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History’s Greatest Event: The Moon or the Son? by Fr. George W. Rutler

The-Moon-and-Son-2004-–-28-minutes-The-Moon-and-the-Son-an-autobiographical-animated-film-by-John-Canemaker

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FROM THE PASTOR
April 24, 2016
by Fr. George W. Rutler

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In 1969, there were those who called the moon landing the “greatest event in history.” From various perspectives there are many contenders for the title. From the combined perspective of everything scientific, moral and cultural, the Resurrection of Christ was the most important. Everything AD is different from everything BC in spite of nervous current attempts to eliminate the distinction between eras.

Given the historical ignorance and immaturity of many students today, who demand psychological counseling when they hear public speakers advocating thoughts contrary to their own and who, like gnostics, even propose that sexes can change by a simple declaration, they will not appreciate the difference the Resurrection made in civilization. The political culture of our day is distressed by candidates who were not taken seriously as they cavorted on the campuses in the 1960s. It is a chilling thought that the spoiled youth on campuses today, rather like what Shakespeare’s Brabantio called “The wealthy curled darlings of our nation,” may be our nation’s leaders not long from now.

Examine Roman culture before the Resurrection. The noblest characters of the Republic have molded some of the best of our own culture. And yet the pervasive tone of those days was melancholy, fear and superstition. In the funerary ceremonies, actors portrayed the darkness of the Underworld, and those who could indulge the luxury of philosophy, tended to identify wisdom as wistful longing.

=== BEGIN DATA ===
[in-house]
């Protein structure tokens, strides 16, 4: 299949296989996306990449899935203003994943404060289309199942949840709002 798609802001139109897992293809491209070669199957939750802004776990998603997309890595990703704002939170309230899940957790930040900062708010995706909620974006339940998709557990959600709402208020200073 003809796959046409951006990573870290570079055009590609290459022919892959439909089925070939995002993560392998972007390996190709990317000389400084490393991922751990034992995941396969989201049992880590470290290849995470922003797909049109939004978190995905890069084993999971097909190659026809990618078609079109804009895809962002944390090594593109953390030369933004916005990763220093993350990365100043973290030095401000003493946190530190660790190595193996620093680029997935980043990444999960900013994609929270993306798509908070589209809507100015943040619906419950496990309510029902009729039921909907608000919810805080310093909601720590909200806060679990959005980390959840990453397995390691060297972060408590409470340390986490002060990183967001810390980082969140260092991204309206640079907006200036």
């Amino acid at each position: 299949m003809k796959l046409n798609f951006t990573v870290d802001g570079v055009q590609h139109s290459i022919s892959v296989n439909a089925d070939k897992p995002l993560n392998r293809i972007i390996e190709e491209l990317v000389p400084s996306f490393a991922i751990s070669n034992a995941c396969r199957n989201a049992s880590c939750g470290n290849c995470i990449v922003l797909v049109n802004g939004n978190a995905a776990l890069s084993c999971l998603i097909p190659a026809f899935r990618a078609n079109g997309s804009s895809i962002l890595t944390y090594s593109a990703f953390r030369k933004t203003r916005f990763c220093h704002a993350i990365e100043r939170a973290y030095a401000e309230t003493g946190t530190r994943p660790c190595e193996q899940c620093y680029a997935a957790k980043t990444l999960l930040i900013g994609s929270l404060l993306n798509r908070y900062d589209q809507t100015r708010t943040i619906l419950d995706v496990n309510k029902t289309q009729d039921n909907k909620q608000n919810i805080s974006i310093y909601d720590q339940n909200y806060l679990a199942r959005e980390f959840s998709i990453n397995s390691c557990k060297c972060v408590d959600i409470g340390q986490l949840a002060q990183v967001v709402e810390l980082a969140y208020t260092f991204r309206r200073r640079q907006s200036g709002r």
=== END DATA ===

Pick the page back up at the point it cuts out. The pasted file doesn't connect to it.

It is a cliché to compare one’s own generation with the decline of the Roman Empire, but clichés become clichés usually by the substance of their accuracy. Even the Augustan Age came at the expense of the simple virtues of the remnant Republic. Its religion had no moral component. The noncupatio was a request made of some god, with the promise to give something in return, or a solutio. The pious deal made no moral demand on the client.

Power was the practical god, and anyone who could secure it was justified by the securing. The Triumvirate of Octavian, Mark Antony and Lepidus was achieved by each betraying his closest relatives and friends. All was accomplished through the manipulation of a complex legal system of tribunes, praetors, quaestors, consuls, and aediles. It seemed neat on the exterior, if raucous.

Then appeared people declaring that a man named Jesus had risen from the dead in a backwater of the Empire. Not all of them were slaves and downtrodden: there were some relatives of the Flavian emperors and rich families like the Acilii Glabriones. The politicians accused them of contemptissima inertia, by which “contemptible laziness” they meant modesty, contempt for celebrity and public honors, reverence for life, disdain for cruelty, and exaltation of the family and the indissolubility of marriage.

The Resurrection of Jesus was not a myth invented to bolster this radical shift. It was the efficient cause of the change in the Empire and the world.

 

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